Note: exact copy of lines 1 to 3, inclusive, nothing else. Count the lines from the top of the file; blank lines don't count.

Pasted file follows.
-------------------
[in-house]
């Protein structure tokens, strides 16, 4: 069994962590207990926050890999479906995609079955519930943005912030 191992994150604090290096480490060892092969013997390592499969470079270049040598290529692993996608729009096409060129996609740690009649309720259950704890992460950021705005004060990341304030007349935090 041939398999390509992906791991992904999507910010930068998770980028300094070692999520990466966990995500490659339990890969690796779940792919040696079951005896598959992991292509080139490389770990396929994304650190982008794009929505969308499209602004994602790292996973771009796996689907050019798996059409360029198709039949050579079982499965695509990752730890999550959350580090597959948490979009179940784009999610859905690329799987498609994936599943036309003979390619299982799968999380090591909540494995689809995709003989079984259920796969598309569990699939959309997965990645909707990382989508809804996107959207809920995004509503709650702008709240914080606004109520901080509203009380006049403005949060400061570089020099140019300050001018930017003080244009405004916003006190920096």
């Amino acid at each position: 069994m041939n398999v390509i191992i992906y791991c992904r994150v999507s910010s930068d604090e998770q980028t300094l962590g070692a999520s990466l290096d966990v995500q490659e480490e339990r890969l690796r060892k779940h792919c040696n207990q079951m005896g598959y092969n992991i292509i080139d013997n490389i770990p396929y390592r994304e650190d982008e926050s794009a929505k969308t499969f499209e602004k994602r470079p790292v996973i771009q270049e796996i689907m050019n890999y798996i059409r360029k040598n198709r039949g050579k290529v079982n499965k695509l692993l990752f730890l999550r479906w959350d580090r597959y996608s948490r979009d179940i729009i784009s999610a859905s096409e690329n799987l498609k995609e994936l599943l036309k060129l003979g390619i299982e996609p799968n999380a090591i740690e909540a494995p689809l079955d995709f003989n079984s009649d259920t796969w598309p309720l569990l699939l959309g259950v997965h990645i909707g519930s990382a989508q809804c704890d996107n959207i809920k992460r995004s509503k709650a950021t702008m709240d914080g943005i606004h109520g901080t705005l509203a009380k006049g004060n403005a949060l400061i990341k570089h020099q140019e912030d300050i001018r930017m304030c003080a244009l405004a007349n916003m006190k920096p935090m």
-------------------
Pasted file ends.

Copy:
[in-house]
């Protein structure tokens, strides 16, 4: 069994962590207990926050890999479906995609079955519930943005912030 191992994150604090290096480490060892092969013997390592499969470079270049040598290529692993996608729009096409060129996609740690009649309720259950704890992460950021705005004060990341304030007349935090 041939398999390509992906791991992904999507910010930068998770980028300094070692999520990466966990995500490659339990890969690796779940792919040696079951005896598959992991292509080139490389770990396929994304650190982008794009929505969308499209602004994602790292996973771009796996689907050019798996059409360029198709039949050579079982499965695509990752730890999550959350580090597959948490979009179940784009999610859905690329799987498609994936599943036309003979390619299982799968999380090591909540494995689809995709003989079984259920796969598309569990699939959309997965990645909707990382989508809804996107959207809920995004509503709650702008709240914080606004109520901080509203009380006049403005949060400061570089020099140019300050001018930017003080244009405004916003006190920096």
């Amino acid at each position: 069994m041939n398999v390509i191992i992906y791991c992904r994150v999507s910010s930068d604090e998770q980028t300094l962590g070692a999520s990466l290096d966990v995500q490659e480490e339990r890969l690796r060892k779940h792919c040696n207990q079951m005896g598959y092969n992991i292509i080139d013997n490389i770990p396929y390592r994304e650190d982008e926050s794009a929505k969308t499969f499209e602004k994602r470079p790292v996973i771009q270049e796996i689907m050019n890999y798996i059409r360029k040598n198709r039949g050579k290529v079982n499965k695509l692993l990752f730890l999550r479906w959350d580090r597959y996608s948490r979009d179940i729009i784009s999610a859905s096409e690329n799987l498609k995609e994936l599943l036309k060129l003979g390619i299982e996609p799968n999380a090591i740690e909540a494995p689809l079955d995709f003989n079984s009649d259920t796969w598309p309720l569990l699939l959309g259950v997965h990645i909707g519930s990382a989508q809804c704890d996107n959207i809920k992460r995004s509503k709650a950021t702008m709240d914080g943005i606004h109520g901080t705005l509203a009380k006049g004060n403005a949060l400061i990341k570089h020099q140019e912030d300050i001018r930017m304030c003080a244009l405004a007349n916003m006190k920096p935090m």